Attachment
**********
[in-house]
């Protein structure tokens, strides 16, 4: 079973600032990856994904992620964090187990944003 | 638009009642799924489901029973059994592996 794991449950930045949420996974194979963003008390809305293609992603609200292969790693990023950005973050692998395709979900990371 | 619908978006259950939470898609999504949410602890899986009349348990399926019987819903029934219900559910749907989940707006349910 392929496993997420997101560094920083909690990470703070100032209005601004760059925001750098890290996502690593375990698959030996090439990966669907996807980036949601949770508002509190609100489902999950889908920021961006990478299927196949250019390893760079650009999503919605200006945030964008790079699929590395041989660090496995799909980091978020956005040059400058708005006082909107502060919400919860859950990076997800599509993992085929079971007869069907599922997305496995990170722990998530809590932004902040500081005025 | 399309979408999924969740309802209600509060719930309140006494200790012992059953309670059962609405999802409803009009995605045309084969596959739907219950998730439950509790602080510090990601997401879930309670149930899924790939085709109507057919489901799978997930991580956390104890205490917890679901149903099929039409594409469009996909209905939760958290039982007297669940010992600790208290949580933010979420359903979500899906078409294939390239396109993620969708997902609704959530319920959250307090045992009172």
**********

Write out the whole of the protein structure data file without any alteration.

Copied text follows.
[in-house]
């Protein structure tokens, strides 16, 4: 079973600032990856994904992620964090187990944003 | 638009009642799924489901029973059994592996 794991449950930045949420996974194979963003008390809305293609992603609200292969790693990023950005973050692998395709979900990371 | 619908978006259950939470898609999504949410602890899986009349348990399926019987819903029934219900559910749907989940707006349910 392929496993997420997101560094920083909690990470703070100032209005601004760059925001750098890290996502690593375990698959030996090439990966669907996807980036949601949770508002509190609100489902999950889908920021961006990478299927196949250019390893760079650009999503919605200006945030964008790079699929590395041989660090496995799909980091978020956005040059400058708005006082909107502060919400919860859950990076997800599509993992085929079971007869069907599922997305496995990170722990998530809590932004902040500081005025 | 399309979408999924969740309802209600509060719930309140006494200790012992059953309670059962609405999802409803009009995605045309084969596959739907219950998730439950509790602080510090990601997401879930309670149930899924790939085709109507057919489901799978997930991580956390104890205490917890679901149903099929039409594409469009996909209905939760958290039982007297669940010992600790208290949580933010979420359903979500899906078409294939390239396109993620969708997902609704959530319920959250307090045992009172």